The Kansas City Chiefs massacred the Pittsburgh Steelers in the Steelers’ house on Sept. 16, 42-37. There are all types of blame to spread around but let’s start with the kicking game. On several occasions, Steelers punter Jordan Berry gift-wrapped the Chiefs excellent field position, giving them a very short field to exploit a questionable Black and Gold defense. More on the “McNasty” Steelers defense later.
Chiefs punter Dustin Colquitt punted twice for an average of 47 yards per punt. His opponent that was wearing “black and yellow,” Jordan Berry, punted five times for a net of 31.6.
When the opposing punter outkicks you by a 15-yard average, that automatically gives any opposing offense an advantage, especially when the defense is “suspect.” The punt return blocking for the Steelers special teams was atrocious—the Steelers only returned one punt for a measly six yards, while the Chiefs brought back two punts for 54 yards. This lackluster effort seemed as if the offense, defense and special teams of Pittsburgh was “plumb tuckered out,” maybe from the maximum effort they had to put forth just to exit FirstEnergy Stadium in Cleveland the Sunday before, which, as you know, resulted in a tie of all things.
Ben Roethlisberger and the Steelers can no longer “start slow” because with Pittsburgh’s questionable defense, the Steelers will become “ketchup” at Heinz Field or any other field as opposed to “catching up” if the Steelers happen to land in a hole. As far as I am concerned, with Steelers star cornerback Joe Haden injured and less than 100 percent, any opposing offensive coordinator can spread the ball around without too much concern. When Haden is in the lineup, teams must game plan for his presence at all times. Also, teams will more often than not shy away from him.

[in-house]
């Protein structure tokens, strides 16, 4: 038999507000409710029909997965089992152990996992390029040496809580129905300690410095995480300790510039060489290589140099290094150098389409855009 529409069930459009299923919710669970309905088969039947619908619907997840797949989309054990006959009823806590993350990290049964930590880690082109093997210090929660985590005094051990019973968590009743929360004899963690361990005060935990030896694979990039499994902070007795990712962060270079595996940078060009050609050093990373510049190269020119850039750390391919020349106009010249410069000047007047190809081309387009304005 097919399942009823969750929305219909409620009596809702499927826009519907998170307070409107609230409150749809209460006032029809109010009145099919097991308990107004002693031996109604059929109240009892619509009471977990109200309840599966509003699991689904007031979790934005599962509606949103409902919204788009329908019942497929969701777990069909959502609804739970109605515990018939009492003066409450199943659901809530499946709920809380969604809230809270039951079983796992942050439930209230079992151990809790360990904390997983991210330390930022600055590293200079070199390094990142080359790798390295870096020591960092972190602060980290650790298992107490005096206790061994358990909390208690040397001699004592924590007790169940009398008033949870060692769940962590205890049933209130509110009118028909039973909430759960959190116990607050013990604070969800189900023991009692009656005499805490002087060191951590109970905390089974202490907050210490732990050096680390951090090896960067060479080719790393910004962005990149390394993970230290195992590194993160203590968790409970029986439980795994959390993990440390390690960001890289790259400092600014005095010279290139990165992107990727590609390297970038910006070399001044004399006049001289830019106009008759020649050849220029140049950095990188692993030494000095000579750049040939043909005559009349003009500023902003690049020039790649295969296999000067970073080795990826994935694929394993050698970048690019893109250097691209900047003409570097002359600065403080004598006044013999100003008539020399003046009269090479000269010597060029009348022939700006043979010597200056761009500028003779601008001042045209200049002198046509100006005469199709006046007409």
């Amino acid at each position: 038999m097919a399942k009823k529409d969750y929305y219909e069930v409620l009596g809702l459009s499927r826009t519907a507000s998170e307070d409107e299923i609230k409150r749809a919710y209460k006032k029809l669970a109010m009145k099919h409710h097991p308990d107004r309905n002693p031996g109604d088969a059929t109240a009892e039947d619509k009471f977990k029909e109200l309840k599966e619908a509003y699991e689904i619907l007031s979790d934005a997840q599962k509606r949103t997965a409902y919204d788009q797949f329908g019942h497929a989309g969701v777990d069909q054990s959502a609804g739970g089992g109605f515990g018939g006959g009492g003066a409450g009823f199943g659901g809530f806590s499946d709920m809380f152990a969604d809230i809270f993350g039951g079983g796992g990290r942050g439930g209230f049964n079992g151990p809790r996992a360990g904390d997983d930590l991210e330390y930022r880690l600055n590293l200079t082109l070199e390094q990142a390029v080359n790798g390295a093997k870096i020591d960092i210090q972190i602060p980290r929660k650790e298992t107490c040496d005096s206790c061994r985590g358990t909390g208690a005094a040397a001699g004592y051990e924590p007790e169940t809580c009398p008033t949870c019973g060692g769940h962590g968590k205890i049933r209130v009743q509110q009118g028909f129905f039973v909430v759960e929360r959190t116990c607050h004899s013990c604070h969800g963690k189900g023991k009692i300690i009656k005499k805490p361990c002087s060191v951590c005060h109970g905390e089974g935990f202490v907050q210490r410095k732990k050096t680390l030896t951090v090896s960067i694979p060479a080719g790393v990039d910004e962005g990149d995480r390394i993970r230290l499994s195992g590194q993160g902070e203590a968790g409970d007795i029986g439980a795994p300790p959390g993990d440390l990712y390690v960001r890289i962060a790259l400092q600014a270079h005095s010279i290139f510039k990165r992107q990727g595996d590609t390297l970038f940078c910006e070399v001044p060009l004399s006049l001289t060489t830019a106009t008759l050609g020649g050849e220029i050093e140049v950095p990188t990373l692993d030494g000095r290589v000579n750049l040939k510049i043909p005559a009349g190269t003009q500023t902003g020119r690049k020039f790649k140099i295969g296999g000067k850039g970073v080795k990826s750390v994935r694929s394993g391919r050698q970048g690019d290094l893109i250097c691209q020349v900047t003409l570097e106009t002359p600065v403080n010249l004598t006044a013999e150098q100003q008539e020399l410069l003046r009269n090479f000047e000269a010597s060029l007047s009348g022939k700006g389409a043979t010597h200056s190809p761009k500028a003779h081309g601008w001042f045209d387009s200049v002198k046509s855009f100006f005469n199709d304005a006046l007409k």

In 2017, the defensive scheme of Steelers defensive coordinator Keith Butler didn’t end up as bad as everyone thought it would. Pittsburgh was ranked fifth in total defense and surrendered an average of 201 passing yards and 105 rushing yards per game.
Not too shabby for a team that was and remains in the process of rebuilding but almost always teetering on the precipice of failure because of youth and inexperience. But they have grown. If not for five turnovers in their 2018 season opener and lousy kicking in their home opener, who knows? Pittsburgh could and should be 2-0 as opposed to 0-1-1.
Butler should go back to the drawing board, look at some defensive film from the Steelers defensive past and rip a few pages out of the “Nasty D” playbook as opposed to the “McNasty” playbook. The “Nasty D” playbook imposes their will on the offense of the opposition. The 2018 Steelers defense comes from a lineage that was once esoteric. Now Pittsburgh’s “McNasty D” is simply generic and predictable, running prevent and cover-two hybrid defensive schemes that only prevents them from being successful. Letting opposing offenses “have it their way.”
Keith Butler was once thought of as the “heir apparent” to former Steelers Hall-of-Fame defensive coordinator Dick LeBeau. Instead, Mr. Butler, like the “prodigal son,” has squandered away the rich Steelers defensive inheritance and legacy left to him by Mr. LeBeau and others, both alive and dead. It seems as if just in the recent past, folks were pining about Dick LeBeau and how he hadn’t adapted his defenses to modern offensive playbooks and how offenses had passed him by.
Have the current offenses passed up Keith Butler as well?
(Aubrey Bruce: firstname.lastname@example.org)
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